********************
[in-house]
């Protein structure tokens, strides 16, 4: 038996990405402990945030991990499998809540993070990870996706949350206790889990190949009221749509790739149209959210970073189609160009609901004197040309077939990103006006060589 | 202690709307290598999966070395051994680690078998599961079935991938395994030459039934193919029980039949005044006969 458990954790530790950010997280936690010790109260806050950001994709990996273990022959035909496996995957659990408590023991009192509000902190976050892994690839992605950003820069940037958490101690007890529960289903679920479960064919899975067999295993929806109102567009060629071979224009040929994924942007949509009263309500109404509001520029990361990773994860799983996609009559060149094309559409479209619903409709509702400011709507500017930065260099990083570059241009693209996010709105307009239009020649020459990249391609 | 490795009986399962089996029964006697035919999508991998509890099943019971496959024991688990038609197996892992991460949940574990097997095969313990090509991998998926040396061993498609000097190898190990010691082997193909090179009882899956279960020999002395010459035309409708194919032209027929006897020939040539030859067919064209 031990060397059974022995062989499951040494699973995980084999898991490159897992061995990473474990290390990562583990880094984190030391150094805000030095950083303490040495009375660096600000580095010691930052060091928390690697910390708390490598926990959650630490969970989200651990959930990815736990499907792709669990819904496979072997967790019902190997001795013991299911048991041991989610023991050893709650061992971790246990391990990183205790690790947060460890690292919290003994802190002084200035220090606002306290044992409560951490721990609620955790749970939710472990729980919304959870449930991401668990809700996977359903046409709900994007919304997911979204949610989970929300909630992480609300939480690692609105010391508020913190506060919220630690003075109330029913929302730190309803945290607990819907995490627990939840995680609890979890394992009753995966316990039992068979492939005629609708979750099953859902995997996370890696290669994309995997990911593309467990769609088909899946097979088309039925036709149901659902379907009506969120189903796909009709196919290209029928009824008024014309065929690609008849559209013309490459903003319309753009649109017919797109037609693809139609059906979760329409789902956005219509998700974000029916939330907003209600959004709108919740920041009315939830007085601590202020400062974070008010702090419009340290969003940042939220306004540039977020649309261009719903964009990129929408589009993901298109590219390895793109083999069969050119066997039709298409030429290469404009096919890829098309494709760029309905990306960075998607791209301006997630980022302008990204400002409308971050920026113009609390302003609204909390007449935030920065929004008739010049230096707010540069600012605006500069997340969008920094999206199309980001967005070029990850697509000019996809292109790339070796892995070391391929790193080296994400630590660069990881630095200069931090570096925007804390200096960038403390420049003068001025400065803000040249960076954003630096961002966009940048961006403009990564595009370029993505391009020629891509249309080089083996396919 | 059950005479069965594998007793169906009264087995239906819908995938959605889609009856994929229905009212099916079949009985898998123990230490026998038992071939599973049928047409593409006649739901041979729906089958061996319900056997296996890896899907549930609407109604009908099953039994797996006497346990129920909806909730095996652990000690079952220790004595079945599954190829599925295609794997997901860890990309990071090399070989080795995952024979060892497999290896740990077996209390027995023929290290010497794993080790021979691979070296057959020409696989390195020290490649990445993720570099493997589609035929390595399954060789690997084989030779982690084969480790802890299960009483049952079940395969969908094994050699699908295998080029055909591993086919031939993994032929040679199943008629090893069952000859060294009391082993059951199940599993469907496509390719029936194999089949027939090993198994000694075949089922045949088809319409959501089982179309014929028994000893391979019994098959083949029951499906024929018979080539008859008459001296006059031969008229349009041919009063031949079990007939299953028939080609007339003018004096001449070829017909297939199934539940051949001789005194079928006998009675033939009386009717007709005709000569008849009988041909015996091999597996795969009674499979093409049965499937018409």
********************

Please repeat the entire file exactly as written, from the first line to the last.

[in-house]
């Protein structure tokens, strides 16, 4: 038996990405402990945030991990499998809540993070990870996706949350206790889990190949009221749509790739149209959210970073189609160009609901004197040309077939990103006006060589 | 202690709307290598999966070395051994680690078998599961079935991938395994030459039934193919029980039949005044006969 458990954790530790950010997280936690010790109260806050950001994709990996273990022959035909496996995957659990408590023991009192509000902190976050892994690839992605950003820069940037958490101690007890529960289903679920479960064919899975067999295993929806109102567009060629071979224009040929994924942007949509009263309500109404509001520029990361990773994860799983996609009559060149094309559409479209619903409709509702400011709507500017930065260099990083570059241009693209996010709105307009239009020649020459990249391609 | 490795009986399962089996029964006697035919999508991998509890099943019971496959024991688990038609197996892992991460949940574990097997095969313990090509991998998926040396061993498609000097190898190990010691082997193909090179009882899956279960020999002395010459035309409708194919032209027929006897020939040539030859067919064209 031990060397059974022995062989499951040494699973995980084999898991490159897992061995990473474990290390990562583990880094984190030391150094805000030095950083303490040495009375660096600000580095010691930052060091928390690697910390708390490598926990959650630490969970989200651990959930990815736990499907792709669990819904496979072997967790019902190997001795013991299911048991041991989610023991050893709650061992971790246990391990990183205790690790947060460890690292919290003994802190002084200035220090606002306290044992409560951490721990609620955790749970939710472990729980919304959870449930991401668990809700996977359903046409709900994007919304997911979204949610989970929300909630992480609300939480690692609105010391508020913190506060919220630690003075109330029913929302730190309803945290607990819907995490627990939840995680609890979890394992009753995966316990039992068979492939005629609708979750099953859902995997996370890696290669994309995997990911593309467990769609088909899946097979088309039925036709149901659902379907009506969120189903796909009709196919290209029928009824008024014309065929690609008849559209013309490459903003319309753009649109017919797109037609693809139609059906979760329409789902956005219509998700974000029916939330907003209600959004709108919740920041009315939830007085601590202020400062974070008010702090419009340290969003940042939220306004540039977020649309261009719903964009990129929408589009993901298109590219390895793109083999069969050119066997039709298409030429290469404009096919890829098309494709760029309905990306960075998607791209301006997630980022302008990204400002409308971050920026113009609390302003609204909390007449935030920065929004008739010049230096707010540069600012605006500069997340969008920094999206199309980001967005070029990850697509000019996809292109790339070796892995070391391929790193080296994400630590660069990881630095200069931090570096925007804390200096960038403390420049003068001025400065803000040249960076954003630096961002966009940048961006403009990564595009370029993505391009020629891509249309080089083996396919 | 059950005479069965594998007793169906009264087995239906819908995938959605889609009856994929229905009212099916079949009985898998123990230490026998038992071939599973049928047409593409006649739901041979729906089958061996319900056997296996890896899907549930609407109604009908099953039994797996006497346990129920909806909730095996652990000690079952220790004595079945599954190829599925295609794997997901860890990309990071090399070989080795995952024979060892497999290896740990077996209390027995023929290290010497794993080790021979691979070296057959020409696989390195020290490649990445993720570099493997589609035929390595399954060789690997084989030779982690084969480790802890299960009483049952079940395969969908094994050699699908295998080029055909591993086919031939993994032929040679199943008629090893069952000859060294009391082993059951199940599993469907496509390719029936194999089949027939090993198994000694075949089922045949088809319409959501089982179309014929028994000893391979019994098959083949029951499906024929018979080539008859008459001296006059031969008229349009041919009063031949079990007939299953028939080609007339003018004096001449070829017909297939199934539940051949001789005194079928006998009675033939009386009717007709005709000569008849009988041909015996091999597996795969009674499979093409049965499937018409």